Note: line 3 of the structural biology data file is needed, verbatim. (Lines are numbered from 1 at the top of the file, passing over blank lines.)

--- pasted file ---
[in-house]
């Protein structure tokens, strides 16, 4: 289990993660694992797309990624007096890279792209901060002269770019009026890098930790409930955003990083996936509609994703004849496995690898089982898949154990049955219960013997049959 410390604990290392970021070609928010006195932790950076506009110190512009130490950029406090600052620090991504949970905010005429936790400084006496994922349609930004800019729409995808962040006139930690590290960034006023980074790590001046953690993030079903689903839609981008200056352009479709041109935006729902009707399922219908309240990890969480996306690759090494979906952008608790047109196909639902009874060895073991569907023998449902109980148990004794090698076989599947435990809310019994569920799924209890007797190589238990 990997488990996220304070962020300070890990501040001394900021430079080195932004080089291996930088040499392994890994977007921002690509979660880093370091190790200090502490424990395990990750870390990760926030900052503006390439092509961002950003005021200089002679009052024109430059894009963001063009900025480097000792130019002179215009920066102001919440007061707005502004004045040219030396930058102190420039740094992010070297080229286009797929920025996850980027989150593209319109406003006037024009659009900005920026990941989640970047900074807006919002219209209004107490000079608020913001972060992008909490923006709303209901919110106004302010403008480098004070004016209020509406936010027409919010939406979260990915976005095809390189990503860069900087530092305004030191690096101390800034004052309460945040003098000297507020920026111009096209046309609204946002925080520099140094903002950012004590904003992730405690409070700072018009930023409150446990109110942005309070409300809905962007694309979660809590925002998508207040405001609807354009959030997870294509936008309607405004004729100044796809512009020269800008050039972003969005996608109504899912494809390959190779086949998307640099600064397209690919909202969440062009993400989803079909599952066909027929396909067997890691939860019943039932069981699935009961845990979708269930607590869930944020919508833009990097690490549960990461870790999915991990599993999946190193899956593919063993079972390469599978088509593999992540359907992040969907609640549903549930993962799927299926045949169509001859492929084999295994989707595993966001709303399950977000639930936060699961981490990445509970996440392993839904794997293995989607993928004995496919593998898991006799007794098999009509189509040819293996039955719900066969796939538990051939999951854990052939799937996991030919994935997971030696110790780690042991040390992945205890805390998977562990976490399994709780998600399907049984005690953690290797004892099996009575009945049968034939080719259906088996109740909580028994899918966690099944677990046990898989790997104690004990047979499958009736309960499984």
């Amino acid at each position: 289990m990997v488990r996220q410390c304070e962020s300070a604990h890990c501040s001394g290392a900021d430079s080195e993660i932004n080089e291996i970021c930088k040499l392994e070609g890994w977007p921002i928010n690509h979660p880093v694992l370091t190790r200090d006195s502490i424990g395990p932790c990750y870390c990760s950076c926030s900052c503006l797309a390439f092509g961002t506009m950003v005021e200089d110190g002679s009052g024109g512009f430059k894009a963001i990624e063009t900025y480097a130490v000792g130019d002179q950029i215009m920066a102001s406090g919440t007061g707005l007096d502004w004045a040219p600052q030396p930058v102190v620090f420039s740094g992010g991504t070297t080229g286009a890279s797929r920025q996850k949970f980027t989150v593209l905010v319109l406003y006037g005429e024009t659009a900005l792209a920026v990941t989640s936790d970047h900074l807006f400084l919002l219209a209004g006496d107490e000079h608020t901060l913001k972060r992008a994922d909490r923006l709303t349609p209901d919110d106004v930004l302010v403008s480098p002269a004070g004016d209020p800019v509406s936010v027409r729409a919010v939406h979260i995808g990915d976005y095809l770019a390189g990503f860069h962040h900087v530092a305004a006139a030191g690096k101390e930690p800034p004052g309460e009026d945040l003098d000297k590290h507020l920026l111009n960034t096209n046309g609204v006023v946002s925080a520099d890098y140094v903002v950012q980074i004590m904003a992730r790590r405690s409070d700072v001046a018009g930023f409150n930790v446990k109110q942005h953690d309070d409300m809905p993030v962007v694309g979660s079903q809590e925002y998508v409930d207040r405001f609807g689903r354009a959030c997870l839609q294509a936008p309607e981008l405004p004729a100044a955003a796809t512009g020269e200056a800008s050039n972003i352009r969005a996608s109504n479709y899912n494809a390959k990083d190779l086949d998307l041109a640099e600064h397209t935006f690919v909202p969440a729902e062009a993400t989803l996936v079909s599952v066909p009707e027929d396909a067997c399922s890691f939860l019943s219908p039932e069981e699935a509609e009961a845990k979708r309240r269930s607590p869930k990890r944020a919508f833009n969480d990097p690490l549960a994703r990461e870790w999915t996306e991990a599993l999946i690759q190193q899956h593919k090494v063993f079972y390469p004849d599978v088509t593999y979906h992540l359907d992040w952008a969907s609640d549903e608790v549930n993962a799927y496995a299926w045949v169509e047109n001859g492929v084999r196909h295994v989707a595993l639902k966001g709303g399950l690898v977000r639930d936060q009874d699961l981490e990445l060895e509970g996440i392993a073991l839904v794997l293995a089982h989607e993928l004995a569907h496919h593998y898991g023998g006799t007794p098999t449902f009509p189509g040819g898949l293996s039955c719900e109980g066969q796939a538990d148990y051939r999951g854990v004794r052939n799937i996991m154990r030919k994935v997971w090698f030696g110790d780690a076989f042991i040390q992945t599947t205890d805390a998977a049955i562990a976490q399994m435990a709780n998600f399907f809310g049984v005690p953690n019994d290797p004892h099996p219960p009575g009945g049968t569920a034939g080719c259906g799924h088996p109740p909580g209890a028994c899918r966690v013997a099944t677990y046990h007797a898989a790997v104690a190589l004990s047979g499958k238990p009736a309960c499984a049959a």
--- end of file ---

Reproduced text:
């Amino acid at each position: 289990m990997v488990r996220q410390c304070e962020s300070a604990h890990c501040s001394g290392a900021d430079s080195e993660i932004n080089e291996i970021c930088k040499l392994e070609g890994w977007p921002i928010n690509h979660p880093v694992l370091t190790r200090d006195s502490i424990g395990p932790c990750y870390c990760s950076c926030s900052c503006l797309a390439f092509g961002t506009m950003v005021e200089d110190g002679s009052g024109g512009f430059k894009a963001i990624e063009t900025y480097a130490v000792g130019d002179q950029i215009m920066a102001s406090g919440t007061g707005l007096d502004w004045a040219p600052q030396p930058v102190v620090f420039s740094g992010g991504t070297t080229g286009a890279s797929r920025q996850k949970f980027t989150v593209l905010v319109l406003y006037g005429e024009t659009a900005l792209a920026v990941t989640s936790d970047h900074l807006f400084l919002l219209a209004g006496d107490e000079h608020t901060l913001k972060r992008a994922d909490r923006l709303t349609p209901d919110d106004v930004l302010v403008s480098p002269a004070g004016d209020p800019v509406s936010v027409r729409a919010v939406h979260i995808g990915d976005y095809l770019a390189g990503f860069h962040h900087v530092a305004a006139a030191g690096k101390e930690p800034p004052g309460e009026d945040l003098d000297k590290h507020l920026l111009n960034t096209n046309g609204v006023v946002s925080a520099d890098y140094v903002v950012q980074i004590m904003a992730r790590r405690s409070d700072v001046a018009g930023f409150n930790v446990k109110q942005h953690d309070d409300m809905p993030v962007v694309g979660s079903q809590e925002y998508v409930d207040r405001f609807g689903r354009a959030c997870l839609q294509a936008p309607e981008l405004p004729a100044a955003a796809t512009g020269e200056a800008s050039n972003i352009r969005a996608s109504n479709y899912n494809a390959k990083d190779l086949d998307l041109a640099e600064h397209t935006f690919v909202p969440a729902e062009a993400t989803l996936v079909s599952v066909p009707e027929d396909a067997c399922s890691f939860l019943s219908p039932e069981e699935a509609e009961a845990k979708r309240r269930s607590p869930k990890r944020a919508f833009n969480d990097p690490l549960a994703r990461e870790w999915t996306e991990a599993l999946i690759q190193q899956h593919k090494v063993f079972y390469p004849d599978v088509t593999y979906h992540l359907d992040w952008a969907s609640d549903e608790v549930n993962a799927y496995a299926w045949v169509e047109n001859g492929v084999r196909h295994v989707a595993l639902k966001g709303g399950l690898v977000r639930d936060q009874d699961l981490e990445l060895e509970g996440i392993a073991l839904v794997l293995a089982h989607e993928l004995a569907h496919h593998y898991g023998g006799t007794p098999t449902f009509p189509g040819g898949l293996s039955c719900e109980g066969q796939a538990d148990y051939r999951g854990v004794r052939n799937i996991m154990r030919k994935v997971w090698f030696g110790d780690a076989f042991i040390q992945t599947t205890d805390a998977a049955i562990a976490q399994m435990a709780n998600f399907f809310g049984v005690p953690n019994d290797p004892h099996p219960p009575g009945g049968t569920a034939g080719c259906g799924h088996p109740p909580g209890a028994c899918r966690v013997a099944t677990y046990h007797a898989a790997v104690a190589l004990s047979g499958k238990p009736a309960c499984a049959a």